“I walked home from school with Mary. We played at my house. Then I practiced piano.”
Ann (*reasonable facsimile of childhood diary)
Lately, I’ve been thinking about journals, blushing about my own feeble attempts to fill even one page of my childhood diary, and realizing how important diaries have been to understanding the past.
I remember reading Anne Frank’s diary. As a first introduction to serious journaling, Frank’s story came as a huge shock, but it also raised the bar in my thinking about what a real diary could be. And it stopped me from ever trying to produce one again.
What got me on the topic of diaries were two books I recently read.
The first was “Boys in the Boat,” which told the story of the University of Washington rowing team that won the gold medal at the Berlin Olympics in 1936. Many of the characters recorded the highs and lows of their journey from frightened, novice oarsmen to national heroes.
The second was “The Garden of the Beast,” which used diaries of the U.S. Ambassador to Germany and his daughter, as well as German leaders’ written personal records, to tell the story of events leading up to World War II.
Shortly after finishing these books, “Brain Pickings Weekly” appeared in my inbox with its “15 worthy resolutions for 2015.” Resolution number 2: “Keep a Diary.”
Were all these recent references to diaries hinting that I should try it again? If I do, I won’t be alone.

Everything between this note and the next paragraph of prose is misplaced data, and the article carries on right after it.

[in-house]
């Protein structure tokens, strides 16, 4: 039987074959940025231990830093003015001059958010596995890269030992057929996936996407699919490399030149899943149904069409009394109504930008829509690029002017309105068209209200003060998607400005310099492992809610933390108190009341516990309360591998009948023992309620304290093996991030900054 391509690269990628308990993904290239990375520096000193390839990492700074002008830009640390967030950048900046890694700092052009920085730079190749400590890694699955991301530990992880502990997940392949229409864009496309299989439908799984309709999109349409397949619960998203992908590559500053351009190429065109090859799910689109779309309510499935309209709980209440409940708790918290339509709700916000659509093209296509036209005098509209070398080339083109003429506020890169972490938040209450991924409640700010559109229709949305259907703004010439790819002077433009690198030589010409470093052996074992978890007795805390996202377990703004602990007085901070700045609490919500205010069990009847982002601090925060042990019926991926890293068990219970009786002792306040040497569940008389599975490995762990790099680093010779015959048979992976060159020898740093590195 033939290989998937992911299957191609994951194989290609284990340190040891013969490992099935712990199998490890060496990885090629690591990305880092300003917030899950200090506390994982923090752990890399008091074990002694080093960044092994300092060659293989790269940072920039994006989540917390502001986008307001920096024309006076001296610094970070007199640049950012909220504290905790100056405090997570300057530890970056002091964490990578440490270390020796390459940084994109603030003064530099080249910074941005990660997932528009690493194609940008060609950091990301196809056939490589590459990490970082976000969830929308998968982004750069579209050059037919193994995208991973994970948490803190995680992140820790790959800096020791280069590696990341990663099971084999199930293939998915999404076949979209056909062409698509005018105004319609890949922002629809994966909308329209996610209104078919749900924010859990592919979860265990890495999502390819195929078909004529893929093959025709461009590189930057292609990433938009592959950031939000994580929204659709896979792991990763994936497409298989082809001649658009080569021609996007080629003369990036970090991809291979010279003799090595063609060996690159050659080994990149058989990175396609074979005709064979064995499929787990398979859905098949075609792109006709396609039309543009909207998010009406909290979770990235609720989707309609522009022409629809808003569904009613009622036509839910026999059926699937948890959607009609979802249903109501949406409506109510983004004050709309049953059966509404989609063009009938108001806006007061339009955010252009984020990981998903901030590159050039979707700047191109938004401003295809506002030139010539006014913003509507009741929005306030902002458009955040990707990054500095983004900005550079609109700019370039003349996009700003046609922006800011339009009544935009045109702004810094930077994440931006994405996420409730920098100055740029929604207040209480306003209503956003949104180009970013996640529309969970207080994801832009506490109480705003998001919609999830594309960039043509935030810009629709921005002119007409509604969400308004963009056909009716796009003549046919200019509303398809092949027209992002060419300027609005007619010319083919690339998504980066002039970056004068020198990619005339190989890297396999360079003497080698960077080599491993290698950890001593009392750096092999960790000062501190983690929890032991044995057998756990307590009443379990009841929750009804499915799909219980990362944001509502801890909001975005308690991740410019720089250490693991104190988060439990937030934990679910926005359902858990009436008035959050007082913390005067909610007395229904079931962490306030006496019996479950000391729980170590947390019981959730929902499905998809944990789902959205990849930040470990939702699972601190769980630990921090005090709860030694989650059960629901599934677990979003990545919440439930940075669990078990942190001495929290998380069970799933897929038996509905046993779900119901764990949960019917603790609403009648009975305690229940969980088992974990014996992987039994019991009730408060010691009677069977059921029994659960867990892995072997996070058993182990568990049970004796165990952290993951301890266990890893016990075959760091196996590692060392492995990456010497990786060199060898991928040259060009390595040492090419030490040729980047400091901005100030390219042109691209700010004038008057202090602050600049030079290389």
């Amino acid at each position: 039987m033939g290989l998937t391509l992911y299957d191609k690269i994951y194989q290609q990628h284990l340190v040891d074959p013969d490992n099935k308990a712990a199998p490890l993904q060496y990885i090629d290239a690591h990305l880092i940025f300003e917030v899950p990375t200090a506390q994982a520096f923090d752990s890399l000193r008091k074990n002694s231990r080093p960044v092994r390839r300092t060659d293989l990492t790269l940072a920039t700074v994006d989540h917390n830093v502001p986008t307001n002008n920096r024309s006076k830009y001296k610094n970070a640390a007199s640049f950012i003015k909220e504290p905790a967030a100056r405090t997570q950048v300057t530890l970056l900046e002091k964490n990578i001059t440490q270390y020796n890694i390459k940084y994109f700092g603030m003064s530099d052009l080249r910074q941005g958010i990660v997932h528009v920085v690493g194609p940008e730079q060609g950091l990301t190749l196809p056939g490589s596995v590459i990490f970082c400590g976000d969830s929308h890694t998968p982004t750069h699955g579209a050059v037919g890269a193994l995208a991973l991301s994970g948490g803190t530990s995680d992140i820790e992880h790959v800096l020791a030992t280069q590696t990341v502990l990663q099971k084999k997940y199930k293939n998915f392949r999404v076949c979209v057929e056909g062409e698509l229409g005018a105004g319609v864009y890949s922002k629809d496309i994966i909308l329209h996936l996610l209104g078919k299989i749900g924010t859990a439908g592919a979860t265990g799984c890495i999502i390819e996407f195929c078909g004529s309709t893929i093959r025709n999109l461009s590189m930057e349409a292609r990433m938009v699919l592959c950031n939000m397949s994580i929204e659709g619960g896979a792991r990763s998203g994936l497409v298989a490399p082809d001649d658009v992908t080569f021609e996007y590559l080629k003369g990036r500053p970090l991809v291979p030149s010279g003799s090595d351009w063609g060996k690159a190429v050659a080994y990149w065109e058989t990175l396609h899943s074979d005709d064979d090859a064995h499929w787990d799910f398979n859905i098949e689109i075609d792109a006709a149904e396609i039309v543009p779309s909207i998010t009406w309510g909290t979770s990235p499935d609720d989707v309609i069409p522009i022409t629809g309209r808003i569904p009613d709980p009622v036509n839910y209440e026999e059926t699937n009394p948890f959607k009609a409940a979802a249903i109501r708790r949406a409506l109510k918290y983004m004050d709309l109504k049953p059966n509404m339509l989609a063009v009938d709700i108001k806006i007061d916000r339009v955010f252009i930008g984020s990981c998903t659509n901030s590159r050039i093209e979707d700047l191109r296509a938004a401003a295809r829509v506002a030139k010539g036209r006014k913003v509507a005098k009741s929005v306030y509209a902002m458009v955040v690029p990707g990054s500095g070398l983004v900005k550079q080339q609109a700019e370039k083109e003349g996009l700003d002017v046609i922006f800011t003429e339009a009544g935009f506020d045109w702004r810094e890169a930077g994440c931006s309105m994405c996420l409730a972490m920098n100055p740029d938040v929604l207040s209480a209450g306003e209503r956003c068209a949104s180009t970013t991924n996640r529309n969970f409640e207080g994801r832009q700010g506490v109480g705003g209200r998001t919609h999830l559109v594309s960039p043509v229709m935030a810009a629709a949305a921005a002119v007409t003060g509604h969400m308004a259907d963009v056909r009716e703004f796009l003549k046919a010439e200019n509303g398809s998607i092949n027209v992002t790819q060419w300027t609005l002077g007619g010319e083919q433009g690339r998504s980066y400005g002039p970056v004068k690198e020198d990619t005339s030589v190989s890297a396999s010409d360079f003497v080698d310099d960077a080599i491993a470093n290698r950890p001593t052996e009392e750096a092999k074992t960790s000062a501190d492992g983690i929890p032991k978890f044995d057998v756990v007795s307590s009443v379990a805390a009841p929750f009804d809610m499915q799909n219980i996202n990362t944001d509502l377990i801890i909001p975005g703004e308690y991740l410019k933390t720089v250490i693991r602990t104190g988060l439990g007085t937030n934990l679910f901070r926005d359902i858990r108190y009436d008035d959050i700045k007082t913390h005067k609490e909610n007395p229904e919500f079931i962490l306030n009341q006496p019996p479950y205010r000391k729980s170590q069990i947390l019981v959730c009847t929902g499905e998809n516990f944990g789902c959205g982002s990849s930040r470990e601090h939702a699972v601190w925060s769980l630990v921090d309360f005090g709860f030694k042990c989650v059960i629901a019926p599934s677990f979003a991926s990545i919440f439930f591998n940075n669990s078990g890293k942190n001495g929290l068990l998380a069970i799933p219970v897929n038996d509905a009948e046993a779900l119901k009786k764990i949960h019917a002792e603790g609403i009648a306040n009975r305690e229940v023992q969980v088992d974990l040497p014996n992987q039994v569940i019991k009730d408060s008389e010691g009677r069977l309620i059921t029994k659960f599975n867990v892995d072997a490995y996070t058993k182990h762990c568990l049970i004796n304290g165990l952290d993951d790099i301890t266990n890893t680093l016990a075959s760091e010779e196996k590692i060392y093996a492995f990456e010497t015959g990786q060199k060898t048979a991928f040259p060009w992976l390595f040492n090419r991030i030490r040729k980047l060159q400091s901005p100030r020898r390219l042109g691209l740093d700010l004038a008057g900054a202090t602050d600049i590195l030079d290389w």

Many friends keep journals for different reasons. Some say the best way to start their day is to follow the advice of “The Artist’s Way” author Julia Cameron to produce “morning pages,” three daily long-hand pages, which might not sound coherent, but which prime your brain for more creative activities.
One friend says, “I write every day to help clear the chatter from my head, to sort things out, to work out the day’s problems.”
Another writes that her journal “built into a close-up look at relationships, complications, and family connections.”
Even with these models, nothing inspired me to take the plunge. Until, out of the blue, someone emailed me a “New York Times” article called, “Writing Your Way to Happiness.” According to this, a variety of studies report many health benefits that come from writing and rewriting personal narratives. In one, “College students were asked to write for 15 minutes a day either about an important personal issue or superficial topics. Afterward, the students who wrote about personal issues had fewer illnesses and visits to the student health center.” In other research, students improved their college grade point averages, heart attack sufferers showed improved health, and cancer patients experienced reduced symptoms.
That did it. I’m going to try keeping a journal once again. It could be fun to reflect on changes as I age.
Having rewritten many scenes in my novel five or six times, rewriting incidents in my life should be as easy as falling off a horse. No. Wait. I did that already and wrote about it. I’ll have to try re-telling the story, but this time with a happier ending, maybe where we ride off together into the sunset.